(This article belongs to the Special Issue Fibers 10th Anniversary: Past, Present, and Future)
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21 pages, 8315 KiB  
Review
Textile Fabrics as Electromagnetic Shielding Materials—A Review of Preparation and Performance
by Tomasz Blachowicz, Dariusz Wójcik, Maciej Surma, Mirosław Magnuski, Guido Ehrmann and Andrea Ehrmann
Fibers 2023, 11(3), 29; https://doi.org/10.3390/fib11030029 - 15 Mar 2023
Cited by 9 | Viewed by 4527
Abstract
Shielding of instruments and humans from electromagnetic interference (EMI) has become increasingly important during the last decades due to more and more machines and devices radiating electromagnetic waves. While several applications can use rigid shields, more flexibility is enabled by developing bendable, drapable, [...] Read more.
Shielding of instruments and humans from electromagnetic interference (EMI) has become increasingly important during the last decades due to more and more machines and devices radiating electromagnetic waves. While several applications can use rigid shields, more flexibility is enabled by developing bendable, drapable, ideally even stretchable EMI shielding. Textile fabrics can have these properties, combined with potentially good mechanical properties, depending on the textile structure and the chosen material. On the other hand, the necessary physical properties, especially conductivity and magnetic properties, cannot be taken for granted in normal textile fabrics. These properties have to be added by conductive yarn or layer coatings, integration of conductive or magnetic fibers, producing intrinsically conductive or magnetic fibers, etc. The article gives a critical comparison of the properties of materials typically used for this purpose, such as intrinsically conductive polymers, metal-coated fabrics and metal wires, MXene coatings, MXene fibers, carbon coatings, and fibers. The review concentrates on thematically suitable papers found in the Web of Science and Google Scholar from the last five years and shows that especially MXenes are highly investigated recently due to their high conductivity and EMI shielding effectiveness, while other conductive and magnetic coatings and fibers are nevertheless still interesting for the preparation of EMI shielding textile fabrics. Full article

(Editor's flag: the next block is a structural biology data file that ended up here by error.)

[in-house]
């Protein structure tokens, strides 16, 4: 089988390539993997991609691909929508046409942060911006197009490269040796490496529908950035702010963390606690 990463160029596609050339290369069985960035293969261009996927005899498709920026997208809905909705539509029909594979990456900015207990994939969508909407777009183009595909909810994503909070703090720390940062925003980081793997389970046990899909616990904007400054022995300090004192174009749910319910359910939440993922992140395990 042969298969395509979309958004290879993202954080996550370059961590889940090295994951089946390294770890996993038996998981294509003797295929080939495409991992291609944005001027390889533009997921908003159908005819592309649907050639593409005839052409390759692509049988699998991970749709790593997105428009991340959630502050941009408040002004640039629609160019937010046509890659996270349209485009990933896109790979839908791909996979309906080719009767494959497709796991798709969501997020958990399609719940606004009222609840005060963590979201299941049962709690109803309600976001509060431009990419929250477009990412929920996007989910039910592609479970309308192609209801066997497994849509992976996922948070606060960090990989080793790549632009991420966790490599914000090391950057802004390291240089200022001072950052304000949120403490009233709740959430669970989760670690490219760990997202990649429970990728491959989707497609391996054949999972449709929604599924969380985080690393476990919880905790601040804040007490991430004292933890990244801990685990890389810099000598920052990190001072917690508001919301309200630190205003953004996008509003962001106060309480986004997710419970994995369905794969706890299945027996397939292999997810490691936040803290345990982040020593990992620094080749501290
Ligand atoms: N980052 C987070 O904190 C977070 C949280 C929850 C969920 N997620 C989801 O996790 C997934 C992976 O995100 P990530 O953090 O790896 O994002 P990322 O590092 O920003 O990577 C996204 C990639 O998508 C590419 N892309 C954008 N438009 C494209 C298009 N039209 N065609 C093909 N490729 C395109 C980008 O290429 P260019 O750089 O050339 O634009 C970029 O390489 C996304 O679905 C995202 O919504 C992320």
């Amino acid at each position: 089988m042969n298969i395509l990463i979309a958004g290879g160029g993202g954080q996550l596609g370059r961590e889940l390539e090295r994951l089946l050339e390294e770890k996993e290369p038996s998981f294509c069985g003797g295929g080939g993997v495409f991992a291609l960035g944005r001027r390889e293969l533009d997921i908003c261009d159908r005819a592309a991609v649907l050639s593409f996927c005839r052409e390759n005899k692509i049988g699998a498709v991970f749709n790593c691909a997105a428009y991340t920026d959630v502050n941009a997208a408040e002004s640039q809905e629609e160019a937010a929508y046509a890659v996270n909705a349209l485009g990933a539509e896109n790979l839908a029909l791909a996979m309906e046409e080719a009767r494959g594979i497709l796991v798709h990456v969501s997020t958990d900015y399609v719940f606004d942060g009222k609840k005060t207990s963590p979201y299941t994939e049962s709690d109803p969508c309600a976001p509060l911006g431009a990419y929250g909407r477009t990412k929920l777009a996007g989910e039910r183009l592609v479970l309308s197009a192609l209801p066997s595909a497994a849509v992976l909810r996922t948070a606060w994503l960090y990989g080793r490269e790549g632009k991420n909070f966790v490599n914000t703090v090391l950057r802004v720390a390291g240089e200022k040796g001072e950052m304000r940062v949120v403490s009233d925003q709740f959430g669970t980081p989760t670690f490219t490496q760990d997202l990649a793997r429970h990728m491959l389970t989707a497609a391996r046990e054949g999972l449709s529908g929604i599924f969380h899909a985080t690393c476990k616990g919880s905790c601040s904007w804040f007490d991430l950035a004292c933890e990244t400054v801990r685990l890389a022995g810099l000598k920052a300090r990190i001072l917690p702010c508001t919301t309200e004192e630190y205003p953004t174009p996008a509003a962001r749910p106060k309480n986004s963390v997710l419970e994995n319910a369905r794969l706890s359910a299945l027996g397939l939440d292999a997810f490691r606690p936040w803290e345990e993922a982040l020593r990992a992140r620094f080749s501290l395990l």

(This article belongs to the Collection Feature Papers in Fibers)
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18 pages, 130315 KiB  
Article
Six-Core GeO2-Doped Silica Microstructured Optical Fiber with Induced Chirality